Last edited: May 28, 2010
  4. Walkalong

    Walkalong Moderator

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    Soft points have been working for me, and many others, for years before the V-Max was invented. The V-Max is a very good little bullet though.
     
  5. Rokman

    Rokman Member

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    I have only used the V-max bullets in 50gr. weight in my 1:9 twist AR and they work fine. I see the for as low as $33.00 online wear as 50gr. Noslers are usually more expensive. I have shot lots of 55gr. Varmint Nightmare Express bullets from Midsouth Shooters Supply and the are a great varmint bullet for the money. I love the 55gr. Gameking by Sierra and want to try the 65gr. Gameking. That bullet if presented with a reasonable shot should be able to take down small deer. The 60gr. Nosler Partition will definately take down deer with a quality shot being available.
     
  6. ssyoumans

    ssyoumans Member

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    Thanks for all the feedback.. I think loaded up some rounds and compared them to some factory loads... here's the results..

    S&W M&P 16" barrel, 1:9" twist, 80 degrees, 700 ft above sea level.
    Fiocchi 50gr V-max: 2923fps, 949 ft-lbs
    Hornady 55gr Vmax: 2875fps, 1010 ft-lbs
    Federal 55gr FMJ (Wal-mart): 2980fps, 1085 ft-lbs
    Winchester White Box 55gr FMJ: 3096fps, 1171 ft-lbs
    Remington UMC 45gr JHP Varmiter: 3248fps, 1054 ft-lbs

    I then tried some of my reloads to see how they stacked up:
    50gr V-max, 26.0gr BLC-2, 2758 fps, 845 ft-lbs
    50gr V-max, 26.8gr BLC-2, 2882fps, 922 ft-lbs
    50gr V-max, 27.6gr BLC-2, 2968 fps, 978 ft-lbs *Note: this load exceeds recommended load by Hornady (26.7), but not Hogdon's (28.0), so use with caution***

    I'll probably settle on something around 27.0gr BLC-2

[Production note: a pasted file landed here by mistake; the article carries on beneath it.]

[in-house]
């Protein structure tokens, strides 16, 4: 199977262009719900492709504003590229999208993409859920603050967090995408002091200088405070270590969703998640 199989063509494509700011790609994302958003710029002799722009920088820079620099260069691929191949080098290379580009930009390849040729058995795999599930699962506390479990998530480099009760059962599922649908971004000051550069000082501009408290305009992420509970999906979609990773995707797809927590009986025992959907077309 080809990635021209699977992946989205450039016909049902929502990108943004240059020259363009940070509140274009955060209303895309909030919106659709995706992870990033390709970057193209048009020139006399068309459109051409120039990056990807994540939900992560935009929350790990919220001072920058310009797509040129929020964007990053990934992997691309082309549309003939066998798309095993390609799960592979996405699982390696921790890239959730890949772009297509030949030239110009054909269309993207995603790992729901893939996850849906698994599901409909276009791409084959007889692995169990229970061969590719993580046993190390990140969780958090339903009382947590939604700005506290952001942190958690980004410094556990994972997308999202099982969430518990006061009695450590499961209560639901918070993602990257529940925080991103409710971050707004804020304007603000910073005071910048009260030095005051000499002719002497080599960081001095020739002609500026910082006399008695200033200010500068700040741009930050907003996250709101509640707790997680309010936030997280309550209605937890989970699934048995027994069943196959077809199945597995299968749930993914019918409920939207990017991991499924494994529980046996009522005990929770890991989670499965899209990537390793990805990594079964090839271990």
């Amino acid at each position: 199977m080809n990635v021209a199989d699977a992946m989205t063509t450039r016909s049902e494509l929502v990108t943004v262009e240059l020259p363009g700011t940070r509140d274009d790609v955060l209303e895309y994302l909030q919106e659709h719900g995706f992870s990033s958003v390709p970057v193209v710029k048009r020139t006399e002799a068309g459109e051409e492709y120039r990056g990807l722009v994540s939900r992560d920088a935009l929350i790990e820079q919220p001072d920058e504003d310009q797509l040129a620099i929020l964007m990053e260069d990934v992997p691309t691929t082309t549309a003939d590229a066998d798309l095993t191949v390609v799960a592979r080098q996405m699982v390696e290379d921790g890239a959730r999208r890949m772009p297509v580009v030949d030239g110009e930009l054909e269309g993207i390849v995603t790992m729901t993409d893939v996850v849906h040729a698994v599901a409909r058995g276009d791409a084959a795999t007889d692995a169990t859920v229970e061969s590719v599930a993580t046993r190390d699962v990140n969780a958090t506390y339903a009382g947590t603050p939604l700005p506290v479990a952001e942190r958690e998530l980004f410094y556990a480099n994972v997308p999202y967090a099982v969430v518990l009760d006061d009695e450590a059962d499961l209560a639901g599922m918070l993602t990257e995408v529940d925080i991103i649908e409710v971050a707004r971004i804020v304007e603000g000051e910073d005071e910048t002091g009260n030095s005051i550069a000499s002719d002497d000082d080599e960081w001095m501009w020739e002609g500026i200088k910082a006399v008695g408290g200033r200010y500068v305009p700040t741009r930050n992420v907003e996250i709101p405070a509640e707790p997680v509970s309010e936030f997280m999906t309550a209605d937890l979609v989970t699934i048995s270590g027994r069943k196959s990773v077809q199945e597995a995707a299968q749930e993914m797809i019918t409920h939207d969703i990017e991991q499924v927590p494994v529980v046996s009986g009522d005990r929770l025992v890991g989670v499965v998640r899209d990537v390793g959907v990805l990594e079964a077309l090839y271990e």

Tried a few Speer & Hornady loads too.
    55gr Speer Spitzer, 25.5gr BLC-2, 2669 fps, 870 ft-lbs
    55gr Speer Spitzer, 27.0gr BLC-2, 2861 fps, 1000 ft-lbs
    52gr Hornady JHP BT, 27.5gr BLC-2, 2946fps, 1060 ft-lbs

    For deer hunting, I was going to try the Speer 70gr Soft Point. I got a box on order. Although it is 70gr, it's profile is suppose to be stable in a 1-9" twist rifle. If those don't shoot well, then I'll try those 60gr Nosler Partitions. I don't want to fork out the dough for the Barnes 62gr TSX.. they are very pricey, but I guess that would be an option too.
     
  7. Rokman

    Rokman Member

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    The next time that you purchase powder, you may want to try somthing a little faster for the 50gr. Vmax (H335, H322, Benchmark, RL10X). The Speer 70gr. should do the job.

    Thanks for the your comparison of the loads.
     
  8. RVenick

    RVenick Member

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    I recently purchased the same gun. I had never loaded 223 before. I did some reading here and other forums and decided on AA 2230 with a Mil-Spec 55g FMJ-BT. AA 2230 is like pistol powder in shape and meters great. I am loading 24.2g of 2230 and seating to the cannelure 2.520". I have not taken the Chrony out to the range yet but, I am getting great accuracy at 100 yards that is the max distance at my range.